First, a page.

Magazine, 36 pages, 22×28 cm (Letter format)
- A 50 copy limited edition, numbered and signed for the “Ciutat de Vacances” (Vacation City) exhibition. Printed on 130g paper and 170g paper for the cover, stapled. Available at the Es Baluard Museum Shop or by request at firstname.lastname@example.org
- Print-on-demand edition. Printed on 118g matte paper, semi-glossy 216 g paper for the cover, rustic binding. Available for on-line purchase.
- Digital edition available through: Apple iBooks, Amazon Kindle (free), Issue and in PDF.
“… the fundamental thing I am constantly exploring is the difference between the mythology of a place and the reality of it.” (Martin Parr por Martin Parr, La Fábrica, 2010)
When Parr spoke about the mythology of a place, immediately postcards, tourist catalogs and promotional videos came to mind. But the tourist myth goes beyond the construction of a consumer-oriented icon.
I was born in Villa Carlos Paz, Argentina, a self-proclaimed “touristic city”. In 1998, at the age of 25, I immigrated to Barcelona, to the Sagrada Familia neighborhood. In 2014, I moved to Palma de Mallorca. The tourism industry has been a constant in my life.
My seasonality is related to the tourist seasons, not the crops. The summer, the sun, the beach, the smell of sunscreen, the peeling skin, the excessive sunlight, the sound of the water, the waves and the children playing on the beach have never been something I had to go to some destination to find; I’ve always had them at home. I’ve always had a beach less than a kilometer away from my place of residence.
From that perspective tourism has always been: those who come and those who live at the destination. We both share the same space, sometimes playing the same ludic role.
Those who come follow the myth in the holiday ritual, a key element of the capitalist religion. Be it to escape, read, play, meet family or friends, a destination of sun and beach is the industry’s myth par excellence.
Those of us who live there mix with the tourists inside the myth of the destination at some point. But our illusion has other dimensions. For the residents or those who have come to stay, the promise of work and progress turns into the transformation of the landscape, agglomerations, immigration, day laborers, impromptu entrepreneurs who arrive at the destination to make a quick buck …
The tourism industry creates a myth but not just for the consumer. Almost all my life I have made a living directly or indirectly through tourism. I think that tourism is essentially a good thing, I love receiving tourists and being a tourist. But many inhabitants of destinations do not manage to integrate and rather than enjoy the exchange suffer from the invasion. This difference is a consequence of the lack of sensitivity on the part of the industry’s agents and all of us who are involved should take it into account to guarantee sustainability.
The photographs for S’Arenal Summertime 2016 were taken throughout 11 sessions between July 2 and September 18, 2016, between 11 am and 2 pm, usually on weekends, walking almost without stopping in an almost straight line, starting on Amilcar Street and heading towards Can Pastilla, with the sun behind me.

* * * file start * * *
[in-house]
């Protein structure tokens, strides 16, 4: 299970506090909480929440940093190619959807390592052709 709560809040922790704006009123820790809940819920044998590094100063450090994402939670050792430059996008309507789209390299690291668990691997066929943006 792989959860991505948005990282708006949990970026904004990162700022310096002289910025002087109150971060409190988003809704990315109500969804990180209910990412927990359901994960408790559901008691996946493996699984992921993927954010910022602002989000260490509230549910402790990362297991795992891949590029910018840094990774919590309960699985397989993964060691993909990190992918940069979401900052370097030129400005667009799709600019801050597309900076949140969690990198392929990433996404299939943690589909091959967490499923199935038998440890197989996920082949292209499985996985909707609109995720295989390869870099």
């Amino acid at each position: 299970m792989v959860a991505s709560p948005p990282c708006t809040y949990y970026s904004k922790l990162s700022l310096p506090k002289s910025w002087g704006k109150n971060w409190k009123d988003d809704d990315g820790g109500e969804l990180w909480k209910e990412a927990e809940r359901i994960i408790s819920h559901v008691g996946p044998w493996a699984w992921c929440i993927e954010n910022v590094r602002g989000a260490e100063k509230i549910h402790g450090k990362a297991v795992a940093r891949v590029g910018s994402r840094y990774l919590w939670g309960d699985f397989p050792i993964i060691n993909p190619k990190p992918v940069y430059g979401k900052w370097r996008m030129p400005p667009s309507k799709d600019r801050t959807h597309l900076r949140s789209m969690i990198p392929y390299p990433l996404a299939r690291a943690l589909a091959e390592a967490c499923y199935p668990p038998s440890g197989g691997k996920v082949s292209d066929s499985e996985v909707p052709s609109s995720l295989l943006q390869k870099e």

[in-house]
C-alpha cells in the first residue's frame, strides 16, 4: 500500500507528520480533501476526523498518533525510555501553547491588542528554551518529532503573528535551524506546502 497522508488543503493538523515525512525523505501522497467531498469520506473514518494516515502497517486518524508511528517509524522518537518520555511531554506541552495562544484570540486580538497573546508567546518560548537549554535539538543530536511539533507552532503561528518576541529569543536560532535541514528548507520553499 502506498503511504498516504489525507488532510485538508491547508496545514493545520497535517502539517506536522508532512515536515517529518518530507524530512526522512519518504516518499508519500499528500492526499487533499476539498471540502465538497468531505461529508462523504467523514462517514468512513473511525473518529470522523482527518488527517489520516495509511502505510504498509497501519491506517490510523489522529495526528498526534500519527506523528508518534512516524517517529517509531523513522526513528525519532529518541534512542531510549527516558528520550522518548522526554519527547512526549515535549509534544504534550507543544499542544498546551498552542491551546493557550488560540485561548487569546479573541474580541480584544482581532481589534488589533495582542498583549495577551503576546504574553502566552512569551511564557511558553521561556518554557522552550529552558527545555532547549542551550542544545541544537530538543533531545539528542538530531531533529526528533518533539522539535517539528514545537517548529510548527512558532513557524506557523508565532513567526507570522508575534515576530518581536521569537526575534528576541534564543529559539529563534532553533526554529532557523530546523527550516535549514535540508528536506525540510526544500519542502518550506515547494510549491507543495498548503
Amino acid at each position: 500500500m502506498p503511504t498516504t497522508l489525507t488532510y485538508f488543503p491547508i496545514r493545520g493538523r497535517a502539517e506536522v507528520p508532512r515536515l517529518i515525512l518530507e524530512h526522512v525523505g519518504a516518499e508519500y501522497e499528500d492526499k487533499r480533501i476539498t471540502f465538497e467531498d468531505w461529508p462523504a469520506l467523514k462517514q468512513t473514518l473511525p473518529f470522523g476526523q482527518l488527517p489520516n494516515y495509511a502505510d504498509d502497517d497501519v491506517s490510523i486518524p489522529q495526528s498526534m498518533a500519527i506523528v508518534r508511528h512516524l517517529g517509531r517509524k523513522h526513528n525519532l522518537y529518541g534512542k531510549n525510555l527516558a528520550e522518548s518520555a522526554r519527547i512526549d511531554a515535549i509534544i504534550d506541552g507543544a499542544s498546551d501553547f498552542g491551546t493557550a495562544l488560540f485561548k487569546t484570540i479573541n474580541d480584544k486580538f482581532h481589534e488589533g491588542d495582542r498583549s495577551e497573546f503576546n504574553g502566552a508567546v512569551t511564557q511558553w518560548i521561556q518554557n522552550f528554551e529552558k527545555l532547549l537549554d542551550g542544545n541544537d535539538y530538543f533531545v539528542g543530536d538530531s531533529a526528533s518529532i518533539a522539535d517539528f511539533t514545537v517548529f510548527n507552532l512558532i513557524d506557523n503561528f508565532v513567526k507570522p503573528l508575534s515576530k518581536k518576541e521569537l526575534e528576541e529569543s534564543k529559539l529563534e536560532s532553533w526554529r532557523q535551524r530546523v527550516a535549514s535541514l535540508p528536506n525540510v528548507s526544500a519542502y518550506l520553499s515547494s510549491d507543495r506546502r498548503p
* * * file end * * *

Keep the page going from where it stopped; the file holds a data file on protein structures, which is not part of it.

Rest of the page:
This shaped three types of images:
- Facing forward, the image divided in two: the city on the horizon, the sky above, the sea below forms a triangle that suggests an arrow pointing to the right that the triangle of the sand completes.
- Facing left, the typical view of the sand, the sea and the sky.
- Facing right we find portraits of people relaxing on the sand with the city and the hotels in the backgound.
The images are digital. For “developing” I used a filter that simulates Fuji “Velvia” film, traditionally used by nature and travel photographers for catalogs and magazines. Fuji designed “Velvia” color palette based on the “Memorized color” concept and continued research into how a memory is represented based on questions such as “What are the colors that stay strong in people’s memory?”, leaving behind exact representation in favor of evoking a memory not as something far away or in the past but rather as if “it was here right now.”
The electronic version is not just an extra distribution format. Choosing the screen as an exhibition medium allows the images to transmit color and light. For me, one of the main sensations of the beach is the light intensity. The paper fits well with the concept of a travel magazine or a tourist catalog, but the screen reinforces the intensity of the sun.
The creative process of S’Arenal Summertime 2016 integrates and continues previous work. It draws upon my first project on beaches “Sant Sebastiá, Barceloneta, 2009-2013” combined with all the ones related to intuitive photography, drifting and geo-location, automatic selection (without thinking), immediate publication on social networks and, of course, street photography.
During the walks, the photographs were taken without thinking, sometimes even without framing. The preliminary selection was done during the return trip, on public transport, after displaying each photo for only a few seconds. Before getting home, I would publish a group of images on social networks. The viewers’ feedback (in private messages or on the same networks) helped with the process of understanding the subject.
Next, the whole archive remained untouched for a few months, after which a new reading began, going through the material a few times. After the first three rounds about 90% of the images were discarded. The 10% that were left went through various rounds of selection based on grouping, themes and technical possibilities.
These 10% were worked with in the final format and as far as publication, various trial prints were made using different printing providers, types of paper, etc.